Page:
Wallerstein’s conception of imperialism as a part of a general, gradual extension of capital investment from the “center” of the industrial countries to an overseas “periphery” thus coincides with Hobson’s. According to Wallerstein, “Mercantilism… became the major tool of (newly industrializing, increasingly competitive) semi-peripheral countries (i.e, Germany, France, Italy, Belgium, etc) seeking to become core countries. Wallerstein hence perceives formal empire as performing a function “analogous to that of the mercantilist drives of the late seventeenth and eighteenth centuries in England and France.” The expansion of the Industrial Revolution hence contributed to the emergence of an era of aggressive national rivalry, leading to the late nineteenth century ‘scramble for Africa’ and formal empire. Hobson’s theory is thus useful in explaining the role of over-accumulation in overseas economic and colonial expansionism while Wallerstein perhaps better explains the dynamic of inter-capitalist geopolitical competition.

Since the “Scramble for Africa’ was the predominate feature of New Imperialism and formal empire, opponents of Hobson’s accumulation theory often point to frequent cases when military and bureaucratic costs of occupation exceeded financial returns. In Africa (exclusive of South Africa) the amount of capital investment by Europeans was relatively small before and after the 1885 Congress of Berlin, and the companies involved in tropical African commerce were small and politically insignificant, exerting only a tiny influence on domestic politics.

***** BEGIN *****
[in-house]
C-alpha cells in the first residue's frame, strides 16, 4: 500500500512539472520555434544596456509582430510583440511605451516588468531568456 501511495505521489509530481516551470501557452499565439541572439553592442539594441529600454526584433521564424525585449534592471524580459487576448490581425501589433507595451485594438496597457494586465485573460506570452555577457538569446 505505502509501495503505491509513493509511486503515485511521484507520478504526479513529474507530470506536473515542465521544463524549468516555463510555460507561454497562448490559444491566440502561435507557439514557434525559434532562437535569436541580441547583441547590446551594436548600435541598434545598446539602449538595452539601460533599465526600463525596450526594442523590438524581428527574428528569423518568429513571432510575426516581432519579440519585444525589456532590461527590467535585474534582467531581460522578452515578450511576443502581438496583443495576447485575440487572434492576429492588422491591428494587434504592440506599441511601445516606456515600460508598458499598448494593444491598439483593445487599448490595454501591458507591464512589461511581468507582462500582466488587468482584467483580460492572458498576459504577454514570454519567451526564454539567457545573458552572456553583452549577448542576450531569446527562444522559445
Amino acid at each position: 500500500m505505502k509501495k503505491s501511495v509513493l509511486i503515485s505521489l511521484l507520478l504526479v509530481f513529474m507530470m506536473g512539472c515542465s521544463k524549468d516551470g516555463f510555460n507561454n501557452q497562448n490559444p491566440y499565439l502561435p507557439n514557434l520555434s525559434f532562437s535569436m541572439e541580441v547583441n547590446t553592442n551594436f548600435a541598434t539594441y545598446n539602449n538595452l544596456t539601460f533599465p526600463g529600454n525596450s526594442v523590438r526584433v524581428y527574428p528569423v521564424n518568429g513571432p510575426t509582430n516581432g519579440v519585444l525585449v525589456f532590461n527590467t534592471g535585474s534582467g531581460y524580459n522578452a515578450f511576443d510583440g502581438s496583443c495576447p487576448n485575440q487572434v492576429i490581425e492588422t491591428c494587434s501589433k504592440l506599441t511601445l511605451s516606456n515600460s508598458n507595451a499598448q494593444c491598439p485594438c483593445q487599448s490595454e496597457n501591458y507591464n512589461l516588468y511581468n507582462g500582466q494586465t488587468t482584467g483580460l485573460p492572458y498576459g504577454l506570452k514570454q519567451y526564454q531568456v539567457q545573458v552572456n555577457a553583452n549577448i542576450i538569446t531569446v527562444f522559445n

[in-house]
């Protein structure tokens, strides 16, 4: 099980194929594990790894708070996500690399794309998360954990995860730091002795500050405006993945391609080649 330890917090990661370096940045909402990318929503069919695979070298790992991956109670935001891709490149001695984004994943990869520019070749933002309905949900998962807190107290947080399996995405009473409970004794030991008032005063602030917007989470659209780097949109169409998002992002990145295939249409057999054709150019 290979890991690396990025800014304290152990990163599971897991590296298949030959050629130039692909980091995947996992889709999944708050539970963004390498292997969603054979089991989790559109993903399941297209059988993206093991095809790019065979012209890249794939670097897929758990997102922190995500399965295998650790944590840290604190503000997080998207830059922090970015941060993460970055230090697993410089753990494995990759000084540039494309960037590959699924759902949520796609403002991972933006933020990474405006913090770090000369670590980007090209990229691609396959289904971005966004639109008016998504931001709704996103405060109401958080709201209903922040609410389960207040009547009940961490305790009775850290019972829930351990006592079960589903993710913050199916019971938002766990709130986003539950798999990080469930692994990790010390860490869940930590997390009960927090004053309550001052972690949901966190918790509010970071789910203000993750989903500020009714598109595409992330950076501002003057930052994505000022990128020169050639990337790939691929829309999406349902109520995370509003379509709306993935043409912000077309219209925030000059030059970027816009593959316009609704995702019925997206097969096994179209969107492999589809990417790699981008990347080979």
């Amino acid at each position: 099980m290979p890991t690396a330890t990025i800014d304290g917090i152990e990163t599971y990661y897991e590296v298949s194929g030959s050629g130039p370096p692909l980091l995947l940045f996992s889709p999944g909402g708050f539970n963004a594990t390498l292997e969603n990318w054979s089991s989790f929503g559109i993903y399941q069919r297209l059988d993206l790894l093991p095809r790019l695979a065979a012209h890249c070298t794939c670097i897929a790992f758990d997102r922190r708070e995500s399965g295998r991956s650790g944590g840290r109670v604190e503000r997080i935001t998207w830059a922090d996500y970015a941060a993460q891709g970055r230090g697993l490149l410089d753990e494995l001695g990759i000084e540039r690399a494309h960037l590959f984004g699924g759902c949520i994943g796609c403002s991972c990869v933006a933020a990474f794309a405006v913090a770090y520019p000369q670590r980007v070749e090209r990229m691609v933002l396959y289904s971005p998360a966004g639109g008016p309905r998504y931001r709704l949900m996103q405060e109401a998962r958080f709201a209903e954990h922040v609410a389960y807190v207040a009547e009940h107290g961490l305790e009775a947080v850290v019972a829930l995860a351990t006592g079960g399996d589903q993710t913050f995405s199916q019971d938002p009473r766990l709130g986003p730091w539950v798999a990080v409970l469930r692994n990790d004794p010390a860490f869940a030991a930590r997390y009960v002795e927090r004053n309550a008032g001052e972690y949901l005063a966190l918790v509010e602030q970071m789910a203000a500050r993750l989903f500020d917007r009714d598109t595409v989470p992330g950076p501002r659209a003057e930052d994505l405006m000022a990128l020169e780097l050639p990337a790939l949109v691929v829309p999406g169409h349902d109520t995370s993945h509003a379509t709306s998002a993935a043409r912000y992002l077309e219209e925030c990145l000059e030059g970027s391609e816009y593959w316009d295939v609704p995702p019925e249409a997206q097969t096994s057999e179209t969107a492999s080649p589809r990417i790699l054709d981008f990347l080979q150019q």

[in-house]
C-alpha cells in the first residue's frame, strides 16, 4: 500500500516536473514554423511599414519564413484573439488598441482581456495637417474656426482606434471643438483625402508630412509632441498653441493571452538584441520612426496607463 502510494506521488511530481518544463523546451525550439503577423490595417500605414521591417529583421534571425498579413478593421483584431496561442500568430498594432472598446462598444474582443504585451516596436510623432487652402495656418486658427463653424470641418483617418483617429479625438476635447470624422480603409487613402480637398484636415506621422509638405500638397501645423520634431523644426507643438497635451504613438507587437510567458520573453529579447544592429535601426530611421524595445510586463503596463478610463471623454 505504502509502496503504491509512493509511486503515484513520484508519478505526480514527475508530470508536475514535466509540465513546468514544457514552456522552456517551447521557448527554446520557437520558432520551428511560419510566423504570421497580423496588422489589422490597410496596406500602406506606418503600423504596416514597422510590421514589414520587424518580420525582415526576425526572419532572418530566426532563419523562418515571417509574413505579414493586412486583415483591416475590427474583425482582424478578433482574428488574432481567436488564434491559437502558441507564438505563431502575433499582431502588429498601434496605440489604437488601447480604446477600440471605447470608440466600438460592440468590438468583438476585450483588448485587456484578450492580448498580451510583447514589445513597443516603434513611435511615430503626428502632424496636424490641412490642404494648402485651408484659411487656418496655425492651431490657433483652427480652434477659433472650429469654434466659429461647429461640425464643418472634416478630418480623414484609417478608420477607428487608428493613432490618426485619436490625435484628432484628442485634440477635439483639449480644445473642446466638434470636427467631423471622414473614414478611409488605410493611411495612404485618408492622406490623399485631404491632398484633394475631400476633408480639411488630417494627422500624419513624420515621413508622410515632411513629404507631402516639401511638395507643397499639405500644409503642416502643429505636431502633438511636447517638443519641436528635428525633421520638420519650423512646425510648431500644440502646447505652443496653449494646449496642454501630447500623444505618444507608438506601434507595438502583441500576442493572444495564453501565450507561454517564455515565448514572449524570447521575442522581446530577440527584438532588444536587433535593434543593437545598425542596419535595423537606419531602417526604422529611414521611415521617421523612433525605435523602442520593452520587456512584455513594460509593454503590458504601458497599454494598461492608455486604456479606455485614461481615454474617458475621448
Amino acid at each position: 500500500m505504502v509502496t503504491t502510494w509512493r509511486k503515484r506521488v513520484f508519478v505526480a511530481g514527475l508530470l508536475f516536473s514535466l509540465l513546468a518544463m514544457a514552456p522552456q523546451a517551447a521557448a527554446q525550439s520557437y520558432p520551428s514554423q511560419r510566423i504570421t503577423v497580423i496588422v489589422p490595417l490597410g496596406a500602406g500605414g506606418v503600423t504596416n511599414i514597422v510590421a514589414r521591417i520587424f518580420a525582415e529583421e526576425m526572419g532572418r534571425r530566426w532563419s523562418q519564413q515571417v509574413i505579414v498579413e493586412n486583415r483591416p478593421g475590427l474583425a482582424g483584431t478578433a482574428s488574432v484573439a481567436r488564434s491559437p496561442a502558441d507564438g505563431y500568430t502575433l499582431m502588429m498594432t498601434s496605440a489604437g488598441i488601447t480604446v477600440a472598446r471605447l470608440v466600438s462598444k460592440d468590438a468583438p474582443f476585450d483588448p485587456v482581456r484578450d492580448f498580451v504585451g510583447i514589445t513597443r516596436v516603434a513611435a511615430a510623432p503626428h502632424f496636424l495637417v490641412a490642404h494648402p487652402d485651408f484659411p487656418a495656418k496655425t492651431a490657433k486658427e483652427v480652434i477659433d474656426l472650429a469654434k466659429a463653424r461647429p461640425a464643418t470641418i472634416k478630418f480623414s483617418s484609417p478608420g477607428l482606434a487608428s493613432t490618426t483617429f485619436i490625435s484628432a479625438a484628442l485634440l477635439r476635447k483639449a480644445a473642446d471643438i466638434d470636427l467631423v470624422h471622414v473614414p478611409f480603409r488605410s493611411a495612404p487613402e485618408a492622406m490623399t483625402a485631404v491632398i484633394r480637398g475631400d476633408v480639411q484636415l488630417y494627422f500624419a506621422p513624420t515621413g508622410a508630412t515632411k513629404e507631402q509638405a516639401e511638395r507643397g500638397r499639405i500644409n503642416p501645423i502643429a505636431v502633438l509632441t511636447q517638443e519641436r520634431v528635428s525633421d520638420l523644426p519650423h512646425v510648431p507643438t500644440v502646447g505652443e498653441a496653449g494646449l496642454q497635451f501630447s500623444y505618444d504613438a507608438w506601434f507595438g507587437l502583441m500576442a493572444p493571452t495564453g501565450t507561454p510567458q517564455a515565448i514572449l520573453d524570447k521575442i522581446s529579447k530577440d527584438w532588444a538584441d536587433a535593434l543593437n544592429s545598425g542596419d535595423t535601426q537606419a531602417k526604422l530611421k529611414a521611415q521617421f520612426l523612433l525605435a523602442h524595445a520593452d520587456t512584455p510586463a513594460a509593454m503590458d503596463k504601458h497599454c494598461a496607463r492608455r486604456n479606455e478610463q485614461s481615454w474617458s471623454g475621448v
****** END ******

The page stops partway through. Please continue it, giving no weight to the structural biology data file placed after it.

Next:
First, this observation might detract from the pro-imperialist arguments of King Leopold II of Belgium, Francesco Crispi[?], and Jules Ferry, but Hobson argued against imperialism from a slightly different standpoint. He concluded that finance was manipulating events to its own profit, but often against broader national interests.

Second, any such statistics only obscure the fact that African formal control of tropical Africa had strategic implications in an era of feasible inter-capitalist competition, particularly for Britain, which was under intense economic and thus political pressure to secure lucrative markets such as India, China, and Latin America. In Britain’s case this process of capitalist diffusion had in many regions led it to acquire colonies in the interests of commercial security; France and Germany would later follow suit. For example, although the then inconspicuously moribund Czarist Empire proved to be little treat to Great Britain following its stunning defeat in the 1905 Russo-Japanese War, British Conservatives in particular feared that Russia would continue to usurp Ottoman territory and acquire a port on the Mediterranean or even Constantinople—a long touted goal of Orthodoxy[?].